Bradley Respects and Values Everyone (BRAVE) was started by a group of students after Chick-fil-A, and CEO Dan Cathy, made national headlines this summer. Cathy made statements opposing gay marriage and rights, but reports also came out that the CEO was using Chick-fil-A profits to donate to anti-Lesbian, Gay, Bisexual and Transgender (LGBT) charities.
“The issue is that [Chick-fil-A] actively donates millions of dollars to radical groups that have a documented history of discrimination against and intolerance of the LGBT community,” BRAVE advisor Melissa Sage-Bollenbach said. “The groups have called for the criminalization, reparation and/or execution of LGBT individuals. Through their relationship with Chick-fil-A, Bradley University is indirectly funding these groups.”
BRAVE President Ricky Hawkins said the group wants to raise awareness about Chick-fil-A’s donations to hate groups, and how this will affect LGBT students on campus.
“We’ve talked to the administration before, but we want them to acknowledge Chick-fil-A’s message and its donations to these [anti-gay] charities,” Hawkins said. “So far [the administration] says it’s a free speech issue but they don’t acknowledge that money is going to hate groups.”
BRAVE recently launched a website to educate students and raise awareness about the group’s goals. After just two days, more than 40 students signed the online pledge against eating at Chick-fil-A.
“I expect that number to increase,” Hawkins said. “We had an information table at the Zach Wahls lecture [Sept. 26] and we’re planning on having a table at Parents’ Weekend to not only push out information about BRAVE but about Chick-fil-A, too.”
BRAVE member Andrew Gillen said he got involved because of high school friends who were bullied for their sexual orientation.
“The hatred and social difficulties [LGBT people] face are completely uncalled for and downright cruel,” he said. “I feel as though it is socially irresponsible for Bradley to do business with a company that donates money to anti-LGBT organizations such as Chick-fil-A when we claim to be a non-discriminatory university.”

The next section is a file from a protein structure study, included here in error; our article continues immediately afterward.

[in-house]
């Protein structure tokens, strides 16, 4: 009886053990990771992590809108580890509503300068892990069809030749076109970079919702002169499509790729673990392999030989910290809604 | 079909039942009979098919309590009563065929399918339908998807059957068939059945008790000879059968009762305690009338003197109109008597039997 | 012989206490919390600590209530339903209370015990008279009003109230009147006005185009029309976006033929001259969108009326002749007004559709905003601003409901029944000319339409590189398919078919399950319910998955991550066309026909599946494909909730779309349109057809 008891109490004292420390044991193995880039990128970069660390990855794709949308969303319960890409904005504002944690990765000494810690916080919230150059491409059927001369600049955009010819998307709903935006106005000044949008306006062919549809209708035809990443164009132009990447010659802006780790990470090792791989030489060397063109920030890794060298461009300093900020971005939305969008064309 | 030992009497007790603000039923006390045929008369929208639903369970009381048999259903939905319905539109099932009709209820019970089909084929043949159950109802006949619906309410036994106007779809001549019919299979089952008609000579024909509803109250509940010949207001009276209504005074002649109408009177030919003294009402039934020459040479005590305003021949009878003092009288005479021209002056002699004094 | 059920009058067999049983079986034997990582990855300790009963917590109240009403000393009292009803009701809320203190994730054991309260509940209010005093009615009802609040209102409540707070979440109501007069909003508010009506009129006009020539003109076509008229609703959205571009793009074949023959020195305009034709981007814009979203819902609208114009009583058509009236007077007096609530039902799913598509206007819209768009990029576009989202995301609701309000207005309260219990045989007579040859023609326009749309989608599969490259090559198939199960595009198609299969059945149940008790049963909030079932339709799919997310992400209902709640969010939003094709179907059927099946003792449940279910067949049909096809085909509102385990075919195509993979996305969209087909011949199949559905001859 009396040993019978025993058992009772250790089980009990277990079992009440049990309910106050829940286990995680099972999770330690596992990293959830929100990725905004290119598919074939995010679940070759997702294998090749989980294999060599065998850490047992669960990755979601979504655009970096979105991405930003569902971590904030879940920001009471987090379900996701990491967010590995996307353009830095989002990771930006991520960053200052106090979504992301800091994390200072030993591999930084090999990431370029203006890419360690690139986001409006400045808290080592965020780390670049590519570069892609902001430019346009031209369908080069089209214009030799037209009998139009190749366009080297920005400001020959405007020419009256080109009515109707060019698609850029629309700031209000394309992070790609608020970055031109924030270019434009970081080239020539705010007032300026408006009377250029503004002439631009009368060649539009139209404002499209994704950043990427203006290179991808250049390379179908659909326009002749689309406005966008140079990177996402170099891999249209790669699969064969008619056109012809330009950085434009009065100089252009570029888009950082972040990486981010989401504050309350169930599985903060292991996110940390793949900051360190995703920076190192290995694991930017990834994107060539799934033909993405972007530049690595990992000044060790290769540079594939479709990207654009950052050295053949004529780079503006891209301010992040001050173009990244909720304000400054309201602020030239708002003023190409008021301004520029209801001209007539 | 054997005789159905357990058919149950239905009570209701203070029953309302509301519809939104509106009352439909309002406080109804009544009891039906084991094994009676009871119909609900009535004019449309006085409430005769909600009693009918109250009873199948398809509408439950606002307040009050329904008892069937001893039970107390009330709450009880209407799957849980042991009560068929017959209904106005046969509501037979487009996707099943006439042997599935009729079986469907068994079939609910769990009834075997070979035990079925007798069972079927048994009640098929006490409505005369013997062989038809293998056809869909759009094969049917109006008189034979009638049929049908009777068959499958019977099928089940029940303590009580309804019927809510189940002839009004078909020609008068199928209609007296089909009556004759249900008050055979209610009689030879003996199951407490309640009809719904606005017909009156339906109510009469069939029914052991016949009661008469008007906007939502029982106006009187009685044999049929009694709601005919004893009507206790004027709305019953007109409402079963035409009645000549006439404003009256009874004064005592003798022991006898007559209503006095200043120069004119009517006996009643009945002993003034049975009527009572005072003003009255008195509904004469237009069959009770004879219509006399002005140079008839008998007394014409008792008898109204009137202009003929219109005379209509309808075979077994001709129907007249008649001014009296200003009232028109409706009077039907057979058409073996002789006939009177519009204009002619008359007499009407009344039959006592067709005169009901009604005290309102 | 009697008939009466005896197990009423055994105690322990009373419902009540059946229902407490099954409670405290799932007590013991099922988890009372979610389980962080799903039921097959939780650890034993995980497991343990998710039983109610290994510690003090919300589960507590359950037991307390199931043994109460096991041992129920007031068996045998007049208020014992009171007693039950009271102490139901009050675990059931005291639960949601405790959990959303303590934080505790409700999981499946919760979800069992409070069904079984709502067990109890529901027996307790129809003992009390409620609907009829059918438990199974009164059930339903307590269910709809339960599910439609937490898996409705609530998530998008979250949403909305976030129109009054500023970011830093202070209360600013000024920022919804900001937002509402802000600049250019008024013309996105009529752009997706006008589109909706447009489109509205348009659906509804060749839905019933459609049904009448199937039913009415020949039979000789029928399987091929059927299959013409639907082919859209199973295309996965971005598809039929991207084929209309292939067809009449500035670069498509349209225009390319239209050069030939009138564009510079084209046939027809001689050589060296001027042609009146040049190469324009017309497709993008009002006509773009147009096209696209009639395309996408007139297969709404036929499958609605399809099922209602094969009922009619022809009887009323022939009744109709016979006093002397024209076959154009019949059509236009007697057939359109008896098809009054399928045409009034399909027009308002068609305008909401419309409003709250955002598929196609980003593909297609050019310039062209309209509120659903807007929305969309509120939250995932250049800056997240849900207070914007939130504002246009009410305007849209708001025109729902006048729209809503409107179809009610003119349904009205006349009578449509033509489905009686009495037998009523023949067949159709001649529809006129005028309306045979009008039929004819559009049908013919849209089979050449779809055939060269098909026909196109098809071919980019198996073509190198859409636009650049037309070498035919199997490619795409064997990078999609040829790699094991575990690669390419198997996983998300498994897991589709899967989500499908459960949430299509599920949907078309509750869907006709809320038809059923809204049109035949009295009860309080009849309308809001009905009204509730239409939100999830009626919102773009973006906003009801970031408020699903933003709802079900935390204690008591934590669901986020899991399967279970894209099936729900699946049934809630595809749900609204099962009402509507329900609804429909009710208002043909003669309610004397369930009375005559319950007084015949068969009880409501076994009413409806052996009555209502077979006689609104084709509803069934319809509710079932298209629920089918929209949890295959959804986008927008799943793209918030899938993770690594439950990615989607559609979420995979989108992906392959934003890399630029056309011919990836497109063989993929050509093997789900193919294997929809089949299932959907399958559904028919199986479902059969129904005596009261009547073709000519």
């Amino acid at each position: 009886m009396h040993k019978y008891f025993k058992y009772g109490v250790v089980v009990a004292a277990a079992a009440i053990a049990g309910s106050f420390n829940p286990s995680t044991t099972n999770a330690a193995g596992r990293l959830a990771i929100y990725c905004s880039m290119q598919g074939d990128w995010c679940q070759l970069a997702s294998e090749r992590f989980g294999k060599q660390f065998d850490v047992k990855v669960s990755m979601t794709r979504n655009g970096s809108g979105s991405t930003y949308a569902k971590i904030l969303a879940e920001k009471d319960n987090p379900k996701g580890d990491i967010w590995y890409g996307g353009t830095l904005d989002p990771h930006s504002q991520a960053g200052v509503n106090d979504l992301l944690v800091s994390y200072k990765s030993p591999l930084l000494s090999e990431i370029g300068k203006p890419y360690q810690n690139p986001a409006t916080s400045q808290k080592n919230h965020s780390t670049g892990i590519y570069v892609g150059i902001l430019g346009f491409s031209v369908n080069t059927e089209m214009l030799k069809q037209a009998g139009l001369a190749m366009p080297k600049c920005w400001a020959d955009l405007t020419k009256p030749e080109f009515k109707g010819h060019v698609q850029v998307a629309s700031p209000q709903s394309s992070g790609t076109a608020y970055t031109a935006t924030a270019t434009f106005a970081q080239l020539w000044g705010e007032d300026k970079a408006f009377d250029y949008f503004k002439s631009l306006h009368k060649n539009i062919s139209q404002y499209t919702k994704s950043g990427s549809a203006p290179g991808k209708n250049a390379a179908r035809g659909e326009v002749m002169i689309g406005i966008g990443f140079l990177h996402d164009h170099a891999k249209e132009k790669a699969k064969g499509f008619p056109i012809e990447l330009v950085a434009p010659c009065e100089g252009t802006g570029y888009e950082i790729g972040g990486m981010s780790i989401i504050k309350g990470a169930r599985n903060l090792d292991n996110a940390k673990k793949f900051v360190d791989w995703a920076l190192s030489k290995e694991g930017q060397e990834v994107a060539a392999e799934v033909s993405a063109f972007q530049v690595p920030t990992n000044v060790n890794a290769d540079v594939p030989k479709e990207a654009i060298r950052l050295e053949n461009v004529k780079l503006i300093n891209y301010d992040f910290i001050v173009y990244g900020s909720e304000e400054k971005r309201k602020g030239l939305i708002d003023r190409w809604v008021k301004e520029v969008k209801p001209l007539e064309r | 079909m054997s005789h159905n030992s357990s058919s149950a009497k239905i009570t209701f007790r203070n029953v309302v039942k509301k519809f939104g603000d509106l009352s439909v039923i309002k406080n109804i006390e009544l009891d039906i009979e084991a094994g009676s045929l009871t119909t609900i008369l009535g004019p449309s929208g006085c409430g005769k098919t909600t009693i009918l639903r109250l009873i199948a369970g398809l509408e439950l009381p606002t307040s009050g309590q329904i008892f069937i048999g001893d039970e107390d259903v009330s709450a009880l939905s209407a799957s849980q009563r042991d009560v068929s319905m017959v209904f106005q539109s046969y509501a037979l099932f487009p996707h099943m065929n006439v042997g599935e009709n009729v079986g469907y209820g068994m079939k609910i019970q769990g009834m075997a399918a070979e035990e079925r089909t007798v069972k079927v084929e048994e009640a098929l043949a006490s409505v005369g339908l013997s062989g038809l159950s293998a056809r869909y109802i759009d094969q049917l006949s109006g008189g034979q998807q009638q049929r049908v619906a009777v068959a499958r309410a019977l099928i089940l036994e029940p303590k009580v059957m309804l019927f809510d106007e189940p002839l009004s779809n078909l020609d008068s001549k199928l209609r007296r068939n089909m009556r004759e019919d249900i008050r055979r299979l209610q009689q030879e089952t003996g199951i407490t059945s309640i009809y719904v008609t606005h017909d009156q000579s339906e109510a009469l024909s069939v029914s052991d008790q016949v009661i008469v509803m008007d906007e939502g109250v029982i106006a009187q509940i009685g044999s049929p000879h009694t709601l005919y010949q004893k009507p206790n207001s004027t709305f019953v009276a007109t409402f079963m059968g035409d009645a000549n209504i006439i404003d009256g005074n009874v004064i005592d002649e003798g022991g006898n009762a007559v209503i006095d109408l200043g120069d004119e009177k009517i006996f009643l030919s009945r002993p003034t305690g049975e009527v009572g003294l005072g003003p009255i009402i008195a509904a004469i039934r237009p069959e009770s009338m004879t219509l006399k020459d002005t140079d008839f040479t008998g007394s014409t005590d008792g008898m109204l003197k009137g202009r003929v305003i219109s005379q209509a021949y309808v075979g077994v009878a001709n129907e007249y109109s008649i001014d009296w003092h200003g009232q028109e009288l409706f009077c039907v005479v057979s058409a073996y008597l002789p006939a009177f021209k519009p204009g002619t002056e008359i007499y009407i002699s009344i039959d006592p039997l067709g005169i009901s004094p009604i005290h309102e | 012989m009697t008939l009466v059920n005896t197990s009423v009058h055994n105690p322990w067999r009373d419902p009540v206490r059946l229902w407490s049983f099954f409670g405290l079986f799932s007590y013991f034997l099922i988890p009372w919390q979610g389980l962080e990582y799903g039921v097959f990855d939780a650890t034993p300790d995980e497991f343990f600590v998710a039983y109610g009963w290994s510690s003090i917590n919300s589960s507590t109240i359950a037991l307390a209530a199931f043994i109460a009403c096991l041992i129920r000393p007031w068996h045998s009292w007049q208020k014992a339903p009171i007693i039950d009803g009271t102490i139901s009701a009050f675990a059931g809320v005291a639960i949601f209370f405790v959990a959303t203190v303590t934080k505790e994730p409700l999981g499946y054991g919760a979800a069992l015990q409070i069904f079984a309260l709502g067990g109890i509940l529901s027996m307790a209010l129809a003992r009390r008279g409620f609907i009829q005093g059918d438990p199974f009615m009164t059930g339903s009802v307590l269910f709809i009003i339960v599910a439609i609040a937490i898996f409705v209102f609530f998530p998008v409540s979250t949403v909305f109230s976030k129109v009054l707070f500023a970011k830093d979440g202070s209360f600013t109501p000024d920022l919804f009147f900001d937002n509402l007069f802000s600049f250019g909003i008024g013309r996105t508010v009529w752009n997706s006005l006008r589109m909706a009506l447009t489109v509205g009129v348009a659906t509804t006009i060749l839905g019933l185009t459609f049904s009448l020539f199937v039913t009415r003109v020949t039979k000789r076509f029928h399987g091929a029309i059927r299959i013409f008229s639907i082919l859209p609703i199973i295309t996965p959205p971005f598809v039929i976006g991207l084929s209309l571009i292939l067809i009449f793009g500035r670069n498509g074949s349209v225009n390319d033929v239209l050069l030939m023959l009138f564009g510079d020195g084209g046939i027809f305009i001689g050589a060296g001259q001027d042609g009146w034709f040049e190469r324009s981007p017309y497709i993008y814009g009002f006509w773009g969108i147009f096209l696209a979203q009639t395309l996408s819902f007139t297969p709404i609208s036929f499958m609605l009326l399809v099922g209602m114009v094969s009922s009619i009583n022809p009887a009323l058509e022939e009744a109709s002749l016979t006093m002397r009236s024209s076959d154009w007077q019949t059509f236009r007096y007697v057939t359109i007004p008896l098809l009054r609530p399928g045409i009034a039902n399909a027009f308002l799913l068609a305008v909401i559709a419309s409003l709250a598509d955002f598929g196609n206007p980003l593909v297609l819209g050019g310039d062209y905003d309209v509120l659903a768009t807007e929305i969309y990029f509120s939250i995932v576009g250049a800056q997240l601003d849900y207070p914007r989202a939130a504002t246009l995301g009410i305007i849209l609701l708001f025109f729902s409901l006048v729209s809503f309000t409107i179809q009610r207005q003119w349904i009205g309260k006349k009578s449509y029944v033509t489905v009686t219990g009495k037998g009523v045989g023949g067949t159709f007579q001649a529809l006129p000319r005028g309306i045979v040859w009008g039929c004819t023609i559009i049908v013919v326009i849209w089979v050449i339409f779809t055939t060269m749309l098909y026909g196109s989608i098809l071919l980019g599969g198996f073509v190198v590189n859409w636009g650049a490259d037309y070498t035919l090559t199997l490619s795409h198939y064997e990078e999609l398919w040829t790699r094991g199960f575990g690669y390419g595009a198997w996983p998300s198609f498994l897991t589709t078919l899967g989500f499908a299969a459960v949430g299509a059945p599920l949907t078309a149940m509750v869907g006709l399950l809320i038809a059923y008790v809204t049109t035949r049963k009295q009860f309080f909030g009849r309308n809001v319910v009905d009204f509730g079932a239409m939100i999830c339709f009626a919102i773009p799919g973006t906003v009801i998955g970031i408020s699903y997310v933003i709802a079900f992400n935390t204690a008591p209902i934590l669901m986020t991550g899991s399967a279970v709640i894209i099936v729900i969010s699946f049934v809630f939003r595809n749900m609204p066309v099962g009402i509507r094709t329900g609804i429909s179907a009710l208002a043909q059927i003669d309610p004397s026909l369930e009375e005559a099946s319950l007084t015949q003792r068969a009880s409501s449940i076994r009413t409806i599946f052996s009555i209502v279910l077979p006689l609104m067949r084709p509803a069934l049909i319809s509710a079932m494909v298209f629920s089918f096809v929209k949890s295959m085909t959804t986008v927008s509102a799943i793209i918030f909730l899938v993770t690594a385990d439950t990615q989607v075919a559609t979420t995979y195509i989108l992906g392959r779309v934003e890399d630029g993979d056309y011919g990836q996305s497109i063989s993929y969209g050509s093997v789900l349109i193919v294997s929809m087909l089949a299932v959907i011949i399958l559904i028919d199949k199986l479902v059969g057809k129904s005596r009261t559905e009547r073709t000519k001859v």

Hawkins said having Chick-fil-A on campus goes against the university’s standards.
“We’re trying to uphold Bradley’s values to have respect for all people,” he said. “But with Chick-fil-A on Bradley’s campus [and students buying food from there] it is counterintuitive to Bradley’s message.”
In fact, raising awareness about Chick-fil-A and advocating for LGBT students is only the first goal for BRAVE. Sage-Bollenbach said BRAVE hopes to stand up for all students facing discrimination.
“The main goal of BRAVE is to ensure that students are treated with respect and dignity,” she said. “Specifically, that no student feels discriminated against due to age, color, disability, ethnicity, gender, sexual orientation, race or religion.”
Gillen said student support will help accomplish BRAVE’s goals.
“I know our student body is far more than capable of making change happen on this campus, and if they speak out against the hatred I have no doubt that we will be successful,” he said.
Even though Chick-fil-A is the hot topic now, Hawkins said the organization will support any student group.
“We hope everyone understands that we care about all students here,” he said. “We’re going to fight for everyone regardless of the situation. Once we see an issue at hand, we’ll pledge to the student and become a voice for them.”
Students interested in more information can contact Ricky Hawkins, visit BRAVE’s Facebook page or visit bradleystudentsagainsthate.com to take the pledge against eating at Chick-fil-A.